LOS ANGELES — A hearing was ordered Thursday to determine whether the guilty plea by a former Symbionese Liberation Army radical for a 1975 attempted bombing was valid, given her public declarations of innocence.
The order from Superior Court Judge Larry Paul Fidler came one day after Sara Jane Olson entered the plea. She then walked outside the courtroom and insisted she had done so because the Sept. 11 terrorist attacks had made it impossible to get a fair trial.
“I pleaded to something of which I’m not guilty,” she said.
Fidler set the hearing for Tuesday. A court spokesman said he didn’t know whether the hearing would be private or held in open court.
“I’ve never been in a situation like this before,” said Michael Latin, one of the prosecutors. “I’ve been in situations where a defendant comes back and asks to withdraw a plea, but that is not what’s happening here.”
He said the prosecution had not asked for the hearing.
Olson, 54, made no reference to the attacks as she admitted to possessing bombs and attempting to explode them under police cars in two incidents — one at the Hollenbeck Police Station in Los Angeles and another near a House of Pancakes restaurant in Hollywood on Aug. 21, 1975.
Neither bomb went off. Prosecutors said one of them was one of the largest pipe bombs ever built in the United States and would have injured many people.
Prosecutors dismissed three other charges in exchange for Olson’s plea, but did not guarantee her a specific sentence. Her lawyers said they expected her to get about five years in prison, but she could be sentenced to life behind bars Dec. 7.
After the hearing, Olson said the esteem of law enforcement authorities has risen since the attacks and she had to consider the possibility of being convicted. She said her lawyers advised her that her chances of a lesser sentence would be better if she pleaded guilty.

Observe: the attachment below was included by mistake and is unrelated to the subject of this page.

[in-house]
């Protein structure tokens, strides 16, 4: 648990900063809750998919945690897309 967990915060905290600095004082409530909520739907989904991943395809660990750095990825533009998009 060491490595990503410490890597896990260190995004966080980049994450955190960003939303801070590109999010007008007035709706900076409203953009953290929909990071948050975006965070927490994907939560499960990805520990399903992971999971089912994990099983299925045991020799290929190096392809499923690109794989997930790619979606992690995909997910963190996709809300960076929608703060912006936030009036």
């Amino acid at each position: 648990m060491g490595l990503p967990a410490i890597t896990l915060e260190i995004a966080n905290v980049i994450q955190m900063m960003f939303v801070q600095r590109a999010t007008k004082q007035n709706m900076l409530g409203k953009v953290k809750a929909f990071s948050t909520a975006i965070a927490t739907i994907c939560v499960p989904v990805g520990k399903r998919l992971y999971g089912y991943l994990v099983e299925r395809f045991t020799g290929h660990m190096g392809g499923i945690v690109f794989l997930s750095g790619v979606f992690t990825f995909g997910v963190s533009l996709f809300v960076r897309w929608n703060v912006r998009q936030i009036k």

Defense lawyer Shawn Snider Chapman said Olson had been so ambivalent about pleading guilty that she did not make the final decision until just a few minutes before the hearing.
The trial was to have provided an ending to the SLA’s violent history and perhaps a finale to a story which once riveted America. The SLA had gained national notoriety after the 1974 kidnapping of media heiress Patty Hearst.
Olson, whose given name was Kathleen Soliah, was accused of targeting police officers in retaliation for the deaths of six SLA members in a 1974 shootout and fire at a Los Angeles house.
She vanished a short time after the attempted bombings. She was indicted in 1976 but remained a fugitive until her June 1999 capture in St. Paul, Minn., where she was living under the assumed name she later adopted. She had built a life as a wife, mother of three children and sometime actress.
Even before Fidler’s move, legal experts said Olson’s actions were surprising.
“I don’t think it’s a very smart thing to do,” said Loyola University Law professor Laurie Levenson.
“At minimum, she will get a tongue lashing,” Levenson said. “But the court is going to say, ’Ms. Olson, if you are innocent, let us do what we do best and give you a trial.”’